“So, where do you want to be in three to five years?”
This is one of those “trick” interview questions that answered wrong, could tank your candidacy rankings.
A general rule of thumb when interviewing is that you always want to answer trick questions with short answers. The reason is twofold:
- You don’t want to risk opening up a can of worms, rambling, getting nervous or defensive, etc.
- You want to minimize the time you spend answering tricky interview questions so that you can spend the majority of your time speaking to your strengths and aptitudes as they match what your interviewer is looking for!
So memorizing short answers to the top three or four of these questions is a very wise move. I consider this one to be at the top of the list.
It used to be that the seemingly correct answer to this question was:
“I want to have your job,” or “I want to sit where you are sitting!”
However, now that answer is viewed as too coarse and not politically correct.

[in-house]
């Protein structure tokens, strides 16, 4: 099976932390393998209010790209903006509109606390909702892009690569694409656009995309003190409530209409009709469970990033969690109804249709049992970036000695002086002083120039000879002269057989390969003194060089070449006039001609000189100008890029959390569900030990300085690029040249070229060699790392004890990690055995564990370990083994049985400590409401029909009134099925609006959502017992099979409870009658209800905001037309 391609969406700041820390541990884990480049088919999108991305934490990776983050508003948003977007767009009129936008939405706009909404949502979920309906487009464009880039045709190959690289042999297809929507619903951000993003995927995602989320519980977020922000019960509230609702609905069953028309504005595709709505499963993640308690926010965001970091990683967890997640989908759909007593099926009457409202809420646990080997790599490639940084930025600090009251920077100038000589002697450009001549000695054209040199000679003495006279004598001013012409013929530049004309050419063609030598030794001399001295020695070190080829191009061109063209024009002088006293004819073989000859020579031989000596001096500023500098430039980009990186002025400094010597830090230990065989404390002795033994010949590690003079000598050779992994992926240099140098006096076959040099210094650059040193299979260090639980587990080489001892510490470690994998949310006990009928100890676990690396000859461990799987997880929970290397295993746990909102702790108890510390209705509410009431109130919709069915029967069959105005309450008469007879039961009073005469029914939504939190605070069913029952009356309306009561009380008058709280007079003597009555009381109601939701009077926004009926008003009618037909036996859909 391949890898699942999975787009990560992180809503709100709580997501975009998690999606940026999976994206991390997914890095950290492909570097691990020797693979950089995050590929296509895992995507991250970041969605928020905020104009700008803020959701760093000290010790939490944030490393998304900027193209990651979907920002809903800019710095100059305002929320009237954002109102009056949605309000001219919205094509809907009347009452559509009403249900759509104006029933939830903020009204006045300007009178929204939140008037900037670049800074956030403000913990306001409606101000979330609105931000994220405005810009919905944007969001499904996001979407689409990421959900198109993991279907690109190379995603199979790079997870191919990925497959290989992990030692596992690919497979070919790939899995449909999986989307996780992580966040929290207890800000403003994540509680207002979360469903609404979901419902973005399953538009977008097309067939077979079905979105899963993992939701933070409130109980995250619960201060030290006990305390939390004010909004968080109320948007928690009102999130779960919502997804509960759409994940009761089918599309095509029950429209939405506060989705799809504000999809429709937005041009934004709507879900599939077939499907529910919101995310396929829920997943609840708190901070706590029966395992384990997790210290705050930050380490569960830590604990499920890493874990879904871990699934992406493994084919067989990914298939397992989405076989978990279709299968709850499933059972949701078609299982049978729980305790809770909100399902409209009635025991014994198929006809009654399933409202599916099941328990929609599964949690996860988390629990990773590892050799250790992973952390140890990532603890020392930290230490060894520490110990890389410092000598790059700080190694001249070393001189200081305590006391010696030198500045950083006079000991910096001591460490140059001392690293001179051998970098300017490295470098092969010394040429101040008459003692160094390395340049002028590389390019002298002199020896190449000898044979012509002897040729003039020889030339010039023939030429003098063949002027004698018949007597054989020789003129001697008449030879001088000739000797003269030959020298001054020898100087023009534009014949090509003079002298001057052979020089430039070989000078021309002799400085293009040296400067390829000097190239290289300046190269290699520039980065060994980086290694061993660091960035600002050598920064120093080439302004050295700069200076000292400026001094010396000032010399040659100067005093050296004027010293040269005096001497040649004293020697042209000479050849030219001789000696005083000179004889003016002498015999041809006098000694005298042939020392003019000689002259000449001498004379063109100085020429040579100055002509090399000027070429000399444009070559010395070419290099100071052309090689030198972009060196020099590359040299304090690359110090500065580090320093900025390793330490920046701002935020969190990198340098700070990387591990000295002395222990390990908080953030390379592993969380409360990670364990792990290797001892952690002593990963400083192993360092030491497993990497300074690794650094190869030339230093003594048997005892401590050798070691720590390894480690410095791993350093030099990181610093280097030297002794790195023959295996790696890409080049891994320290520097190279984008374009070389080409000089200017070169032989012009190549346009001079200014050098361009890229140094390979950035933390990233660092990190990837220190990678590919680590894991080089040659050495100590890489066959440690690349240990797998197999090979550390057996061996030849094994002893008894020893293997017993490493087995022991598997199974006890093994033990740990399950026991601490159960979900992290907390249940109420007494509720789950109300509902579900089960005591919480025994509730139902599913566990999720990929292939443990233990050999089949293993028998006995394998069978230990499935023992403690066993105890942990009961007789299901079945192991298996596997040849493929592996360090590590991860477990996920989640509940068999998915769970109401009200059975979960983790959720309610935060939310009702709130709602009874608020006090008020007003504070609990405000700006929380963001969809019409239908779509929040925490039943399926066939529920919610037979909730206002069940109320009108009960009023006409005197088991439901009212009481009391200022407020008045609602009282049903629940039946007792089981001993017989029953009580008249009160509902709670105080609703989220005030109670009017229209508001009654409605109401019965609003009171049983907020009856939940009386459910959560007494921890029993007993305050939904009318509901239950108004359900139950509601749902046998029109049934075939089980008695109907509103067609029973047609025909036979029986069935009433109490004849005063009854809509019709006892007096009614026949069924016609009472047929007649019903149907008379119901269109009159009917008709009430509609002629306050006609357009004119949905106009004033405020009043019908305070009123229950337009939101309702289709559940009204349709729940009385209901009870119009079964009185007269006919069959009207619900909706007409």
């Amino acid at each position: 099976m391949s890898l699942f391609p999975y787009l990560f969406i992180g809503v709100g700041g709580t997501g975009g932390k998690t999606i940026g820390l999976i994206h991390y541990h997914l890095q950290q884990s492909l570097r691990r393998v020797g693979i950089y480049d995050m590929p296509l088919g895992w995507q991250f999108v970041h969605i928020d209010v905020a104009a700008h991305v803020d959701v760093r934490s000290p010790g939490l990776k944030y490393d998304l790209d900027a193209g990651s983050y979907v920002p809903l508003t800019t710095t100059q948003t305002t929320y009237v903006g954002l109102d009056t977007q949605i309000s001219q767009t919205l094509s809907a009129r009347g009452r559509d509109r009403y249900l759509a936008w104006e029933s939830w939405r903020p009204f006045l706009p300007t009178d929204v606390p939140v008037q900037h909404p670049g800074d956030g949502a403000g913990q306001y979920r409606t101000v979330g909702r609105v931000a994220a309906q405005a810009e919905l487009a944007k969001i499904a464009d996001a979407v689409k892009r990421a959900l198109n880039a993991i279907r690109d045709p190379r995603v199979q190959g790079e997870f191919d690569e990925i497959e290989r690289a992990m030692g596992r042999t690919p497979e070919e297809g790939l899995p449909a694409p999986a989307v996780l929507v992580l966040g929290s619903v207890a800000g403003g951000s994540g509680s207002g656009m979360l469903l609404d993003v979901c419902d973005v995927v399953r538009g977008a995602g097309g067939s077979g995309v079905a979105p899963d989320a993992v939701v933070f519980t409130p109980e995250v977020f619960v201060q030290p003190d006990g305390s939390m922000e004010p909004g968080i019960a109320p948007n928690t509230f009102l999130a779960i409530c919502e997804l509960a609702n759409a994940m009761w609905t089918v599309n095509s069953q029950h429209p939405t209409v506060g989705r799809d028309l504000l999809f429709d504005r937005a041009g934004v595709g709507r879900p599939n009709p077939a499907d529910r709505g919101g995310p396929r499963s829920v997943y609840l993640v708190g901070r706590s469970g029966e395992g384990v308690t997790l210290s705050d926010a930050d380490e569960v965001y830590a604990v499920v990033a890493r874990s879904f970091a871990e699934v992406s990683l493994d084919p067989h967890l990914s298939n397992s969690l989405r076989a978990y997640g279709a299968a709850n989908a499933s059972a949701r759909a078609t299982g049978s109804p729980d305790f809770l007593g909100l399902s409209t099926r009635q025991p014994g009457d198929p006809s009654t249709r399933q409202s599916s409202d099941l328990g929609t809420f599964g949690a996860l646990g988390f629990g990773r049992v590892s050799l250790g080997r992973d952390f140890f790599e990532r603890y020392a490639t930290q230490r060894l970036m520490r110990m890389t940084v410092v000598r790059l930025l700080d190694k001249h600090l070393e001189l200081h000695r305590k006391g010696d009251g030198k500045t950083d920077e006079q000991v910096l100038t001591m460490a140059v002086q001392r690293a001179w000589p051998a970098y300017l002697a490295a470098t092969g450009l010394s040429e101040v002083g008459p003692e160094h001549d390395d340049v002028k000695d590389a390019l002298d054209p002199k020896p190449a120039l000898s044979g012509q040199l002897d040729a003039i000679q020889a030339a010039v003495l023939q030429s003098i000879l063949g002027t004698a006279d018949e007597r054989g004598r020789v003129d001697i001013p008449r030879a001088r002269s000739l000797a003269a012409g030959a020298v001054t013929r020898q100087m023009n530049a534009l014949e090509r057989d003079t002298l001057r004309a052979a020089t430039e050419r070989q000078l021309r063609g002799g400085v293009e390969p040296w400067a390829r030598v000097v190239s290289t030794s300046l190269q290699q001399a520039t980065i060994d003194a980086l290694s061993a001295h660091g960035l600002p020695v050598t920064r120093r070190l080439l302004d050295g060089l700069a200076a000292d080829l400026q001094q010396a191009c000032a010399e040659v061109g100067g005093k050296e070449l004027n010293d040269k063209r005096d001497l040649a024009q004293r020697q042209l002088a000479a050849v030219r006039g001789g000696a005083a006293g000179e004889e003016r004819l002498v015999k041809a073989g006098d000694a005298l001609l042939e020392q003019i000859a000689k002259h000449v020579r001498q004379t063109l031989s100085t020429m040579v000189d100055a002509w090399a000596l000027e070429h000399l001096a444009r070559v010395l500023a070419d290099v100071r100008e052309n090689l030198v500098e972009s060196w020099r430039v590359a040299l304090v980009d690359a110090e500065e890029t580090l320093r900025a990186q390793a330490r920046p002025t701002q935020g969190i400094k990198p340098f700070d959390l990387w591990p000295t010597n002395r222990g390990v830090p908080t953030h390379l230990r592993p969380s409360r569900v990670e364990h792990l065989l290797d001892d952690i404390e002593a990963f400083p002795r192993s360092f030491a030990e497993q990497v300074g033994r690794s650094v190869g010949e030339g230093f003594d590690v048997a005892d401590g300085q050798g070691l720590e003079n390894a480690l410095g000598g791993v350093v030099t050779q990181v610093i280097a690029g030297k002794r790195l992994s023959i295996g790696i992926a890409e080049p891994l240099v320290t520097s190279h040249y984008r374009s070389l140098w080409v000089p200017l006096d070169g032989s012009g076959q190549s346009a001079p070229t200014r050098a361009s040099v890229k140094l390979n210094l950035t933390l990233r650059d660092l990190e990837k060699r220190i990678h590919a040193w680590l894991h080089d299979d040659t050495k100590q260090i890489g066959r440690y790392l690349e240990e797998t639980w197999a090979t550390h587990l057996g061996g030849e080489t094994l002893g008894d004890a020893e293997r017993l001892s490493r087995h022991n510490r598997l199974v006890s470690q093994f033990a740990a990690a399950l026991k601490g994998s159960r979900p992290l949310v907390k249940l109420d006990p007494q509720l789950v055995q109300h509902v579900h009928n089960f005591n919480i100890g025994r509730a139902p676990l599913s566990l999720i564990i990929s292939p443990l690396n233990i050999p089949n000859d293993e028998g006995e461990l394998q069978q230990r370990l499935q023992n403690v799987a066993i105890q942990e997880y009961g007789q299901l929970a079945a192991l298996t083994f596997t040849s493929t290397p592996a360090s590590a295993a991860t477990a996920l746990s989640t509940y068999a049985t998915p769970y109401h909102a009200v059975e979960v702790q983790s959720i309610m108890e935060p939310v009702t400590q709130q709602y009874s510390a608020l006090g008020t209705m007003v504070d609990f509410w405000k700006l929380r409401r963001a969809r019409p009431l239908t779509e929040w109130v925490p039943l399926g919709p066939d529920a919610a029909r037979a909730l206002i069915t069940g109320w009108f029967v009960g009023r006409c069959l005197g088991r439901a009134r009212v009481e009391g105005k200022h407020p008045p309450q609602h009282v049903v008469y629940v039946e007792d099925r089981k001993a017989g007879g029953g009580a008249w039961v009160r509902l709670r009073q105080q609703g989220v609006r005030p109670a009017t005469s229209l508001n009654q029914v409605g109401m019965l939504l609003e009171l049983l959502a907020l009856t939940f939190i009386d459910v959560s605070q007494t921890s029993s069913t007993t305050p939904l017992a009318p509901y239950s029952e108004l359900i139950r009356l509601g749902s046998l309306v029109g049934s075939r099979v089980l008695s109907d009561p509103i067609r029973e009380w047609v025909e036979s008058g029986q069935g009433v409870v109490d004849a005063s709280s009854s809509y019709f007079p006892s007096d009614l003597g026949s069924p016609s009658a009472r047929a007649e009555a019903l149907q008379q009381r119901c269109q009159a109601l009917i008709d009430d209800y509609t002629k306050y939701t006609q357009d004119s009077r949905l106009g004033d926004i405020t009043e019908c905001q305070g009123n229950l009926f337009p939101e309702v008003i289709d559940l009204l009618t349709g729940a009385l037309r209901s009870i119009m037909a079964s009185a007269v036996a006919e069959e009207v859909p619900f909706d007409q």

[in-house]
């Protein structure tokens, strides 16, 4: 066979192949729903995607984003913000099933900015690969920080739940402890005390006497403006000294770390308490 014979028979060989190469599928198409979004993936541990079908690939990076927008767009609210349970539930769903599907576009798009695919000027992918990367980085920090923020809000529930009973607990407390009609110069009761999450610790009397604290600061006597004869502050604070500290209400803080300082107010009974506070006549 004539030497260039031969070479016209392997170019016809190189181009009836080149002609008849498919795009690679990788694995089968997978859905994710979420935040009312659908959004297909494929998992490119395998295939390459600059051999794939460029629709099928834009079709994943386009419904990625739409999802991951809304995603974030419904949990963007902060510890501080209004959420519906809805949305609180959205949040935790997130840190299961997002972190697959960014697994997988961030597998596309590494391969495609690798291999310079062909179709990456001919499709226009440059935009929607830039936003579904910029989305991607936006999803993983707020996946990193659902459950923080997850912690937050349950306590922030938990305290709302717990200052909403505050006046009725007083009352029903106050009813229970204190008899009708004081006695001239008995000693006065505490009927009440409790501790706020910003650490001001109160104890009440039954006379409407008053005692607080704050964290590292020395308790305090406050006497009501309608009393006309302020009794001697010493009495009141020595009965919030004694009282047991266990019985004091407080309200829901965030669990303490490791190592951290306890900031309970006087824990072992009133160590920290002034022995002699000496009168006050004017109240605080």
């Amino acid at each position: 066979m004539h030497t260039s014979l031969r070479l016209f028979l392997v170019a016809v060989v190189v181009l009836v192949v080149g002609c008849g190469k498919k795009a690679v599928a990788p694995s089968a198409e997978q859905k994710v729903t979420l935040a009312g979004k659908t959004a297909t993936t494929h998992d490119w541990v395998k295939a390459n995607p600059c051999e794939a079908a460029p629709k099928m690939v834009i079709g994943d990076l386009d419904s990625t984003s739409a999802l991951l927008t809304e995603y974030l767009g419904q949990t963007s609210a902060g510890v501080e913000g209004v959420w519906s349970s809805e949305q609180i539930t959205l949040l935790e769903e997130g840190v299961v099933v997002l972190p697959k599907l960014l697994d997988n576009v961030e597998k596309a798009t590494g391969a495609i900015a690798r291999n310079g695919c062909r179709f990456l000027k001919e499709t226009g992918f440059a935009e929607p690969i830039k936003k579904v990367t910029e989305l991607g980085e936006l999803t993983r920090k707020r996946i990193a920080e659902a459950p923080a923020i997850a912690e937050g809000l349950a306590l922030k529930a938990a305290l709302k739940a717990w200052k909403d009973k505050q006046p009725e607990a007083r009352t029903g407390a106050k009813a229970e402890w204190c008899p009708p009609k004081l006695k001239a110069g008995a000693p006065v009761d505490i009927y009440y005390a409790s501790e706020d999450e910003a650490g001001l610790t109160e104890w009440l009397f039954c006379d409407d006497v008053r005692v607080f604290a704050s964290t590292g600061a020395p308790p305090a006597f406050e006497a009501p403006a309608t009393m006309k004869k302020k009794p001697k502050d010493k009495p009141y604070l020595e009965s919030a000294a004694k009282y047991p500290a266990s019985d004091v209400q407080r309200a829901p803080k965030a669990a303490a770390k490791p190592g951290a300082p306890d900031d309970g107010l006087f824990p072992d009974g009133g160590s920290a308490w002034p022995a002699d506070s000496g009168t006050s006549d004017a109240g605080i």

Another pitfall to watch out for with this question is that you probably won’t know if your potential employer is interviewing you for a position that is prime for promotional opportunities, or if they want someone solid in the role for many years.
Rather than guess at what they are thinking, here is a completely safe (even fail-proof!) answer you can give:
“Well, I would expect to be advancing based on my job performance and taking on additional responsibilities.”
You can even add:
“And I would anticipate being appropriately compensated for it.”
You could also say:
“Since we are on the subject, can you tell me where you see the growth of this company/position in the next several years?”
Not only is this a great answer, but you can follow it up with a great question! You will look engaged, enthusiastic and interested in the company and the position – a triple threat!
Remember, employers will pay more for someone who markets themselves well. This includes both a well-designed and targeted resume, as well as in-job interviews. Why? Simply because that is who they end up wanting more!
Armed with this simple response, you will have successfully sidestepped a slippery trick question and taken a big step closer to a great offer!